Why Jeb Can’t Answer the Damn Question

Hopefully, if the phone rings at 3am in the White House, Jeb Bush won’t have to give four different answers to whatever questions he gets before he can arrive at one that people won’t reject as ridiculous.

Now, there is a very simple IF>THEN logic to why Jeb was reluctant to say that he wouldn’t have authorized the invasion of Iraq if he had known that Saddam was armed with soggy spit shooters. That works like this:

IF we invaded Iraq based on the faulty assumption that Saddam Hussein was armed with dangerous weapons
THEN everyone who died as a result, died for a mistake.

Jeb understandably did not want to go there, but that’s really putting a whitewash on what actually happened.

When George W. Bush decided to invade Iraq, he hadn’t even received the intelligence on Saddam’s weapons yet.

May 05, 2002

Two months ago, a group of Republican and Democratic Senators went to the White House to meet with Condoleezza Rice, the President’s National Security Adviser. Bush was not scheduled to attend but poked his head in anyway — and soon turned the discussion to Iraq. The President has strong feelings about Saddam Hussein (you might too if the man had tried to assassinate your father, which Saddam attempted to do when former President George Bush visited Kuwait in 1993) and did not try to hide them. He showed little interest in debating what to do about Saddam. Instead, he became notably animated, according to one person in the room, used a vulgar epithet to refer to Saddam and concluded with four words that left no one in doubt about Bush’s intentions: “We’re taking him out.”

This is the sanitized version. What Bush said was, “F*ck Saddam, we’re taking him out.” To date this, two months before May 5th, 2002 was approximately March 5th, 2002. Let’s march forward a little in time.

I’m going to rely on a bit of Bob Woodward’s reporting here, which I do with obvious reservations. But the basics have been corroborated by many other reporters:

As the war planning progressed, on December 21, 2002, [CIA Director George] Tenet and his top deputy, John McLaughlin, went to the White House to brief Bush and Cheney on Iraq’s weapons of mass destruction, Woodward reports.

The president, unimpressed by the presentation of satellite photographs and intercepts, pressed Tenet and McLaughlin, saying their information would not “convince Joe Public” and asking Tenet, “This is the best we’ve got?” Woodward reports.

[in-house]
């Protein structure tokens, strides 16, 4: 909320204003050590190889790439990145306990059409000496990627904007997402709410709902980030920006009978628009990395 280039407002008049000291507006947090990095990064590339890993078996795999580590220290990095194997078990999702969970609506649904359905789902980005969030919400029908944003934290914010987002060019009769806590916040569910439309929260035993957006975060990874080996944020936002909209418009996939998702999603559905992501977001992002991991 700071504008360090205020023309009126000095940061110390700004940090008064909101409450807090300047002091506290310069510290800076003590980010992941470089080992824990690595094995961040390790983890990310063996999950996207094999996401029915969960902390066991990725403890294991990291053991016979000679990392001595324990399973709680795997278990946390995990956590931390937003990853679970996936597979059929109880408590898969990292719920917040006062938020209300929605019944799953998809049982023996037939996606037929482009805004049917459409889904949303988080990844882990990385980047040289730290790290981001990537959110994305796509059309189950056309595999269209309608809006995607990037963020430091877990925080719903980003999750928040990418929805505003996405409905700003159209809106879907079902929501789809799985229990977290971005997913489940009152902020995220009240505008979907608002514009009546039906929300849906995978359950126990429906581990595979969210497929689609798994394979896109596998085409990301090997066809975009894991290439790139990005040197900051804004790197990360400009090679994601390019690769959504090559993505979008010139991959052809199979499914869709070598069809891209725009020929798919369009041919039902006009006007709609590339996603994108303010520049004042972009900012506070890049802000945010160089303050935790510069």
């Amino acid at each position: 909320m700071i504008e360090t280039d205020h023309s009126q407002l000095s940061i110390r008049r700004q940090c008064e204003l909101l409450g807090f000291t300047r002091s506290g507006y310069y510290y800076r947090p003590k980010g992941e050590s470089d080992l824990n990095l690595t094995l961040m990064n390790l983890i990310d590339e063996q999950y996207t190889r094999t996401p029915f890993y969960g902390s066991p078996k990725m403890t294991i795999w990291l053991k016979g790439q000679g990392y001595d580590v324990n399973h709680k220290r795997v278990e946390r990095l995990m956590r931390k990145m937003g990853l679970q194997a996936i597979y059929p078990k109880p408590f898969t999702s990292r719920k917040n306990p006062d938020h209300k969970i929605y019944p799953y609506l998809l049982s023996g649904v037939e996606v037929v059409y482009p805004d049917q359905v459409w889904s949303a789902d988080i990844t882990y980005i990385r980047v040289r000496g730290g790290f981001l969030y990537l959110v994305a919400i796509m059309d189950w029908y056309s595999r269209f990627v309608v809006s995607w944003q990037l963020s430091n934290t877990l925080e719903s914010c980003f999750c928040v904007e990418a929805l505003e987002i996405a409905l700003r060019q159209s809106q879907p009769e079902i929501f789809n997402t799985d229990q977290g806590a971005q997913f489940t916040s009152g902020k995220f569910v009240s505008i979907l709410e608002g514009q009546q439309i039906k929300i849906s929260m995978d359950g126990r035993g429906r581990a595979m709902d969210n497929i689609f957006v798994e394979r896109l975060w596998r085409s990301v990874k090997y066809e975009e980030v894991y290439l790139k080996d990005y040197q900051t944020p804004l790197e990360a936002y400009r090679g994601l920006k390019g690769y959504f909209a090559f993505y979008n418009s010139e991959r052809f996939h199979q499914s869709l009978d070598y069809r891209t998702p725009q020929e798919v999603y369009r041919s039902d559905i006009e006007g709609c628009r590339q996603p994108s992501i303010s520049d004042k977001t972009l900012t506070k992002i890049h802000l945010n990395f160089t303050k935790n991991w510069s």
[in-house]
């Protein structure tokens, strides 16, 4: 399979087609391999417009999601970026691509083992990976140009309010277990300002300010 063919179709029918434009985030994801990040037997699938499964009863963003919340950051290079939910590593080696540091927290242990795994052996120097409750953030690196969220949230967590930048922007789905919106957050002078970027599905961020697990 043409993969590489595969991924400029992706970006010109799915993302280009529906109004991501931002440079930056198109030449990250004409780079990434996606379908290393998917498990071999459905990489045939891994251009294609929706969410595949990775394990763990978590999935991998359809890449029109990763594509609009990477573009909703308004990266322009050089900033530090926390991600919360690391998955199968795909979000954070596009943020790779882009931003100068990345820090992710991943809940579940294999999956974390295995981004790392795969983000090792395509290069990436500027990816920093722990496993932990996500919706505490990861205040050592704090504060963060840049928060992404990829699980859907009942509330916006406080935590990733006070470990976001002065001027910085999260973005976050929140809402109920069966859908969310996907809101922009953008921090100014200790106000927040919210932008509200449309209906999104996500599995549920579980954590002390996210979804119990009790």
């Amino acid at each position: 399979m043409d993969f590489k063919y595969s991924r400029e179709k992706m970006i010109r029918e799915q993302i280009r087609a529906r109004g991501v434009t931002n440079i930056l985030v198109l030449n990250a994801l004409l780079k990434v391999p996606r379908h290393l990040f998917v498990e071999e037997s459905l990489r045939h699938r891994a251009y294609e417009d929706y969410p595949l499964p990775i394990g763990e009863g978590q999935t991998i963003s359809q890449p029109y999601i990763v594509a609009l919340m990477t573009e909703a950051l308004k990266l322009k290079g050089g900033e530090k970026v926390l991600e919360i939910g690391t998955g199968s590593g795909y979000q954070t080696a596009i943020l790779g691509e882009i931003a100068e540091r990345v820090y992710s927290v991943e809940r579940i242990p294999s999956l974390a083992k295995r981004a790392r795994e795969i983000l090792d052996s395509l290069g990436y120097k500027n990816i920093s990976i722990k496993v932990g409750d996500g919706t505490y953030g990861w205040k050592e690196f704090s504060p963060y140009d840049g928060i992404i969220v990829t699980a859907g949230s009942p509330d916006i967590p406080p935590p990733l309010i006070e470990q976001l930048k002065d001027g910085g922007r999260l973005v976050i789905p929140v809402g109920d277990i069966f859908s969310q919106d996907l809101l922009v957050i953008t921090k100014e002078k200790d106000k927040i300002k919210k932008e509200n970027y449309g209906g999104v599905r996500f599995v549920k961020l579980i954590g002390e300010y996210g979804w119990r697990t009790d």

According to Woodward, Tenet reassured the president that “it’s a slam dunk case” that Saddam had weapons of mass destruction.

In his CBS interview, Woodward said he “asked the president about this, and he said it was very important to have the CIA director, ‘slam-dunk’ is as I interpreted it, a sure thing, guaranteed.”

About two weeks later, shortly after New Year’s Day 2003, Bush — frustrated with unfruitful U.N. weapons inspections — made up his mind to go to war after consulting with Rice, according to Woodward.

We see some confusion here about what it means to “make up your mind.”

Bush had clearly made up his mind to f*ck Saddam and take him out nine and a half months before he received the CIA’s totally inadequate (as even Bush immediately saw) case for Saddam having weapons of mass destruction.

So, forget about other complications like whether George Tenet really made such a strong assurance or the roles of Dick Cheney and Scooter Libby in orchestrating a pipeline of false intelligence. What we know is that Bush didn’t base his decision to attack on the intelligence, faulty and fabricated or not. When he saw the flimsy case for war, he wasn’t dissuaded.

So, the proper question to ask Jeb is not whether he would have gone to war knowing that the intelligence was bad. The proper question is whether he would have committed our nation to war without even consulting the intelligence.

And the obvious follow-up is, what do you tell the parents, wives, husbands, and children of the people who died for an compulsive act of recklessness?

Intuitively, Jeb understands that you can’t give an inch on this, or the whole thing unravels on you. IF his brother acted the way he did THEN people died in vain.

That’s what happened, and it’s sad and uncomfortable to admit. So, Jeb doesn’t want to talk about it.

[Cross-posted at Progress Pond]

Martin Longman

Martin Longman is the web editor for the Washington Monthly and the main blogger at Booman Tribune.